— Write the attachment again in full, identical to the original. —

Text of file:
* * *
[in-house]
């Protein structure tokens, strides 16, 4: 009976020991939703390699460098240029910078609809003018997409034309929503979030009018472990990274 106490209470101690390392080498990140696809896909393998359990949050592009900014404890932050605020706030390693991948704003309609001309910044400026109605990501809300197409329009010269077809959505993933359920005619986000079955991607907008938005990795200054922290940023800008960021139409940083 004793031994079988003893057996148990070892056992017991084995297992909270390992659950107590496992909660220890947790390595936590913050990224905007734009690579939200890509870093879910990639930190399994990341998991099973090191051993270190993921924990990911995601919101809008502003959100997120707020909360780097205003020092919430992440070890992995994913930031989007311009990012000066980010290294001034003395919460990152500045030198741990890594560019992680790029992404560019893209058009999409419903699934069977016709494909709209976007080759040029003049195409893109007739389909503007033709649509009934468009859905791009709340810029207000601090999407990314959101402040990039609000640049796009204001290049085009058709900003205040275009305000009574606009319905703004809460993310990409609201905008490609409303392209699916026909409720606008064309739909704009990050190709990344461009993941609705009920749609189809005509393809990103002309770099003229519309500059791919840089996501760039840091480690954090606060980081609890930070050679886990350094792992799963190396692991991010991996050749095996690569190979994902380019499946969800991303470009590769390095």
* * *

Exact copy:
[in-house]
């Protein structure tokens, strides 16, 4: 009976020991939703390699460098240029910078609809003018997409034309929503979030009018472990990274 106490209470101690390392080498990140696809896909393998359990949050592009900014404890932050605020706030390693991948704003309609001309910044400026109605990501809300197409329009010269077809959505993933359920005619986000079955991607907008938005990795200054922290940023800008960021139409940083 004793031994079988003893057996148990070892056992017991084995297992909270390992659950107590496992909660220890947790390595936590913050990224905007734009690579939200890509870093879910990639930190399994990341998991099973090191051993270190993921924990990911995601919101809008502003959100997120707020909360780097205003020092919430992440070890992995994913930031989007311009990012000066980010290294001034003395919460990152500045030198741990890594560019992680790029992404560019893209058009999409419903699934069977016709494909709209976007080759040029003049195409893109007739389909503007033709649509009934468009859905791009709340810029207000601090999407990314959101402040990039609000640049796009204001290049085009058709900003205040275009305000009574606009319905703004809460993310990409609201905008490609409303392209699916026909409720606008064309739909704009990050190709990344461009993941609705009920749609189809005509393809990103002309770099003229519309500059791919840089996501760039840091480690954090606060980081609890930070050679886990350094792992799963190396692991991010991996050749095996690569190979994902380019499946969800991303470009590769390095």